No.46 and No.47 date from the period of the Sturm und Drang symphonies but they don’t share the dramatic outpourings of some of the symphonies of that time, including No.49, la Passione, included on Volume 1 (Alpha 670).  Indeed, I did just wonder if the performances were not a little too civilised, in contrast to Antonini’s reputation for fiery performances, though I liked these performances overall almost as much as those on Volume 1 – DL News 2014/13.  The CDs are due for release on 18 May 2015 from Amazon UK.

Bargain lovers should note that Symphonies 45-47 are available on the Hyperion Helios label in performances from Roy Goodman and the Hanover Band, also first-rate period specialists.  The CD (CDH55118) is available only from the Archive Service but the download, in mp3 or lossless, costs just £5.99 from, with pdf booklet.  Nos. 22-25 are on CDH55116 – from, with pdf booklet.  It’s a great shame that this fine series was never completed and even more of a shame that these CDs have been in so little demand, even at budget price, that they have drifted into the Archive Service.

Chamber-orchestra-scale recordings of the symphonies of Ludwig van BEETHOVEN (1770-1827) are not new: I remember hearing a most impressive broadcast of the Seventh more than 50 years ago which cast new light on a work which I had known until then from Bruno Walter’s mono LP with the New York Philharmonic – still worth hearing if you can track it down.

Now as part of the Re-sound Project Alpha have recorded Martin Haselböck with the Wiener Akademie in Symphony No.1 in C, Op.21 [25:28] and Symphony No.2 in D, Op.36 [31:16], two early works which lend themselves well to the scaled-down treatment.  (Alpha 470 [56:44] – from Amazon UK). The recordings, the first of a planned series, were made with period instruments in venues which have changed little since Beethoven’s day – in this case, Landhaussaal Palace, Lower Austria, 7-9 December 2014.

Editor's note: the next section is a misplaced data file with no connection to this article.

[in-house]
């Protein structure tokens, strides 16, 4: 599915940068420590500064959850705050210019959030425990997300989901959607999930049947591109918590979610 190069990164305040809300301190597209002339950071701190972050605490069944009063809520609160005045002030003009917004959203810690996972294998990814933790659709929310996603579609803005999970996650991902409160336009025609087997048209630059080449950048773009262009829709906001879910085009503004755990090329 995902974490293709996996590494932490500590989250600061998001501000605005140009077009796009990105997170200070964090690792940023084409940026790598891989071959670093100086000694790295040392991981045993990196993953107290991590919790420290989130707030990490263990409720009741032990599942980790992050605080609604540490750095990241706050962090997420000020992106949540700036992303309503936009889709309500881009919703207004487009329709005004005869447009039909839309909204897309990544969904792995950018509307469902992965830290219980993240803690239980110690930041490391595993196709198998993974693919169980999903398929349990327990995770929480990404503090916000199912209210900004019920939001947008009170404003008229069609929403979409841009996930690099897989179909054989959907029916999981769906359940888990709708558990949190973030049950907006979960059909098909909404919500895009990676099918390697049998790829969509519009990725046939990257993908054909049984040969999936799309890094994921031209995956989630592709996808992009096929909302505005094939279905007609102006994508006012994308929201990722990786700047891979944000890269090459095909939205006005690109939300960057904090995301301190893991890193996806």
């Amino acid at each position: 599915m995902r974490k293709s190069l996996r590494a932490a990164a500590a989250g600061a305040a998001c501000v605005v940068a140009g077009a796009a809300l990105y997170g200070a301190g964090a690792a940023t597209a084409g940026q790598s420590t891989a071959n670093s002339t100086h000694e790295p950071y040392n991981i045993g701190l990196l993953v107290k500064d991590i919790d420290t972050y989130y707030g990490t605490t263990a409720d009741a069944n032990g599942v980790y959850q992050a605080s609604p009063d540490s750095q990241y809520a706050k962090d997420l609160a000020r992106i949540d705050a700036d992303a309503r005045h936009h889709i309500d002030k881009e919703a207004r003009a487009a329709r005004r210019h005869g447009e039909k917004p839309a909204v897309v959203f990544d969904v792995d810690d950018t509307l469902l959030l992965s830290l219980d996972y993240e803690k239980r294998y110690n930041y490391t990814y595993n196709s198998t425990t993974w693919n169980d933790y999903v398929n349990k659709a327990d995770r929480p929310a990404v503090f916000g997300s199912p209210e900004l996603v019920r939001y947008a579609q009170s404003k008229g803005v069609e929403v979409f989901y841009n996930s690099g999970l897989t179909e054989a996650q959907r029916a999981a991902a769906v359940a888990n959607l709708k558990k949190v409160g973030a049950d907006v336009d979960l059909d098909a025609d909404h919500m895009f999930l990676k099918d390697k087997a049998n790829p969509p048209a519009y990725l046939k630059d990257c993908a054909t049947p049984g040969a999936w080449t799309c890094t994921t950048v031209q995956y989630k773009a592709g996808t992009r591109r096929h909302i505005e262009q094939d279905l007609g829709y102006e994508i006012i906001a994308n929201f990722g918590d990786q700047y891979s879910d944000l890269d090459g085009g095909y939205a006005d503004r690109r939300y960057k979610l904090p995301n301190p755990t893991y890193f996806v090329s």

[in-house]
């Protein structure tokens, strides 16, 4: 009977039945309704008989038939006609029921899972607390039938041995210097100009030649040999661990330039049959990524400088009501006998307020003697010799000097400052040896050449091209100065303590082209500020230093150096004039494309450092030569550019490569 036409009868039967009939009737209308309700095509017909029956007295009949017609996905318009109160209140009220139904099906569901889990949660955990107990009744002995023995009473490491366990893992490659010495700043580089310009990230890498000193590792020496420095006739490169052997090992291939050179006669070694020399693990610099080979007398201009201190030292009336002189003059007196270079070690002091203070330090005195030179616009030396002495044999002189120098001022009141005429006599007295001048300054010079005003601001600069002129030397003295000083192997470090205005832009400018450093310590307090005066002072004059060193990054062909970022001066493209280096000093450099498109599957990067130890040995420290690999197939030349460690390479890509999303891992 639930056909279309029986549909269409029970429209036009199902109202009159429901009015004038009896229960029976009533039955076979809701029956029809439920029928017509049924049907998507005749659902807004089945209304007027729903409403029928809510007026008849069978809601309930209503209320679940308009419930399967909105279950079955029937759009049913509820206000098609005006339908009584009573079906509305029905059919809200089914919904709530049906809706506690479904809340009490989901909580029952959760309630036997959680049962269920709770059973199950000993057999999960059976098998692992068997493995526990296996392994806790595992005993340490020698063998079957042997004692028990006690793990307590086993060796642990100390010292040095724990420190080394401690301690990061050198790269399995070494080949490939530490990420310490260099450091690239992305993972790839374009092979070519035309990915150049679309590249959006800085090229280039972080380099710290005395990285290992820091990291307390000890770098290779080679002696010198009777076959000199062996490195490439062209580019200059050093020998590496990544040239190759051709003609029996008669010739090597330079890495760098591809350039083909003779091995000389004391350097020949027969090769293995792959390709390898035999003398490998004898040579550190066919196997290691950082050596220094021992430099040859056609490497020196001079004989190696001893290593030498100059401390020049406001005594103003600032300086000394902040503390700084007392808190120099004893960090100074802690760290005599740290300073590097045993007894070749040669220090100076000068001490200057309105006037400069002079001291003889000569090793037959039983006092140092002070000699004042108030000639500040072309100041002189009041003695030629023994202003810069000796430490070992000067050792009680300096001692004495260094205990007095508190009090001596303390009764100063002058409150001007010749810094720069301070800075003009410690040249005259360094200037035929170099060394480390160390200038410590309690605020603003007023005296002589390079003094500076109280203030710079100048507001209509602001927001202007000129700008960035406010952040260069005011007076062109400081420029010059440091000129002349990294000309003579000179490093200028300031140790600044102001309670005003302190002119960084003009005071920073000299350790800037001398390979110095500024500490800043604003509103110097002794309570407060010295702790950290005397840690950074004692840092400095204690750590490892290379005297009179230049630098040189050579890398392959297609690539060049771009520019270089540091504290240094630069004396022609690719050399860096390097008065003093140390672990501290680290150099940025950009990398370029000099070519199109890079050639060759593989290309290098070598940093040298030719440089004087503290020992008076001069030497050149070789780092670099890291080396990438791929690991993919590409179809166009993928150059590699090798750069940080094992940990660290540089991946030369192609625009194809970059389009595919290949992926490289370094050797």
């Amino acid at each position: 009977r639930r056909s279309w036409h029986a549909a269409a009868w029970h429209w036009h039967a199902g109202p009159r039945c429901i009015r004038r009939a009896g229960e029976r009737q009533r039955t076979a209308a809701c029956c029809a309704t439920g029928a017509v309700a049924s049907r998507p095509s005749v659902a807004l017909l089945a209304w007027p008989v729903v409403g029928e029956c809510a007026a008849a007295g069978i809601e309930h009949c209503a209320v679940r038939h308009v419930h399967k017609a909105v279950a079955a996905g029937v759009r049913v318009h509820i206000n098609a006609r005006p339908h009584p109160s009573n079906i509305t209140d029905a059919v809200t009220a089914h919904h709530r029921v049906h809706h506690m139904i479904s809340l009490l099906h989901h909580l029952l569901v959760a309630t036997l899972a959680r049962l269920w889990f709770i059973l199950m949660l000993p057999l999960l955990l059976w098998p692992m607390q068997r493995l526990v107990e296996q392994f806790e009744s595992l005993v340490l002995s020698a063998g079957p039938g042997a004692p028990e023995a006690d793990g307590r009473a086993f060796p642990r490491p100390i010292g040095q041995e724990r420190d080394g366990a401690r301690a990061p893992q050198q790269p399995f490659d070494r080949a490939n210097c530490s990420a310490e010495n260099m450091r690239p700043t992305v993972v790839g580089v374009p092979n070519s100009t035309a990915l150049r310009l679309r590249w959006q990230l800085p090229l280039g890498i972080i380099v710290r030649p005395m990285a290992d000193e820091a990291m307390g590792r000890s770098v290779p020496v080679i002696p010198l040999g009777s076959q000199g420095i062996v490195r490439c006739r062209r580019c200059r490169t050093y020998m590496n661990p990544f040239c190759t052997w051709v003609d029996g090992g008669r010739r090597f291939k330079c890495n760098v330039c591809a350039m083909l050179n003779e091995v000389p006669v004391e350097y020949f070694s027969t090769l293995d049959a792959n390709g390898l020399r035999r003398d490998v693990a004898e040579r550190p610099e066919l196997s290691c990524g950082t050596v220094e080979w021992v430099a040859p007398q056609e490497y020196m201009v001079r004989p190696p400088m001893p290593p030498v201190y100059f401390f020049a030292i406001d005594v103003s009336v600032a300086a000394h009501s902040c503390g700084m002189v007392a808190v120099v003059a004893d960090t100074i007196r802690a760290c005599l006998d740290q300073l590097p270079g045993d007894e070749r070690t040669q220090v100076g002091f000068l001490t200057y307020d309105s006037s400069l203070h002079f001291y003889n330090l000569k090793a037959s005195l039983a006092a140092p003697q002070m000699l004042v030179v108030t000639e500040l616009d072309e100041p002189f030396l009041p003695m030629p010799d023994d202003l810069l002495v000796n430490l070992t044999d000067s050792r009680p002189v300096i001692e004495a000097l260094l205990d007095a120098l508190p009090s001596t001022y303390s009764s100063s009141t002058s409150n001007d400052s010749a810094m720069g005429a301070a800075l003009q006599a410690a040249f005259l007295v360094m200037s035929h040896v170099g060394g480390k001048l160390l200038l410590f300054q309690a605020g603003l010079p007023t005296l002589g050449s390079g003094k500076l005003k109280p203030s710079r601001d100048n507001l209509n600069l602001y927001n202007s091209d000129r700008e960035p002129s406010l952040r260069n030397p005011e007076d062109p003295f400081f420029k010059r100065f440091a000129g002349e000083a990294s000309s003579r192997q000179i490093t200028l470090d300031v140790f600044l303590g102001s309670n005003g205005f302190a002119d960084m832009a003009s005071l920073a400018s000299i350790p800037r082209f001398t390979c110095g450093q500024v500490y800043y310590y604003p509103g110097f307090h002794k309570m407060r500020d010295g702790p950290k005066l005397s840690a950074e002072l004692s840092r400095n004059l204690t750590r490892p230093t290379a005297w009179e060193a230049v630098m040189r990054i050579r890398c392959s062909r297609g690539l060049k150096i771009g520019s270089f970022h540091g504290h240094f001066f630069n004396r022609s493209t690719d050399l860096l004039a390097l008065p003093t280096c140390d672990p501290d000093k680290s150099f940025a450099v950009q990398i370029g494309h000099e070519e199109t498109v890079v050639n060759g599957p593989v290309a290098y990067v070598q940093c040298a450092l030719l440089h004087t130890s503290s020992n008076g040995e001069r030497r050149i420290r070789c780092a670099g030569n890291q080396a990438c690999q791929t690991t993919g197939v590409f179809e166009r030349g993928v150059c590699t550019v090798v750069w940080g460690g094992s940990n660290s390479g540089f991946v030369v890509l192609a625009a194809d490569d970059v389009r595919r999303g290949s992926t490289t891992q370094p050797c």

I enjoyed these light and airy performances, which nevertheless are not lacking in power, and they sound fine, as streamed from Qobuz, also available for 16- and 24-bit download, with informat ive pdf booklet.

The performances may not be as special as the publicity material might lead you to expect but well worth having if you want these two symphonies together – not as common a coupling as you might imagine: the chief competition comes from Neville Marriner with the ASMF on PentaTone, a Philips Quad recording re-mastered for SACD (PTC5186118).  I haven’t been able to compare that recording but, though it has been well reviewed and I like Marriner’s work, I can’t imagine that it outshines the new recording except for those who must have surround SACD.

Otherwise if you are prepared to go the whole hog in period style, Emmanuel Krivine’s set of all nine symphonies on Naïve V5258Download News July 2011/2 – remains available for about the price of two CDs or downloads – try or download them from Qobuz.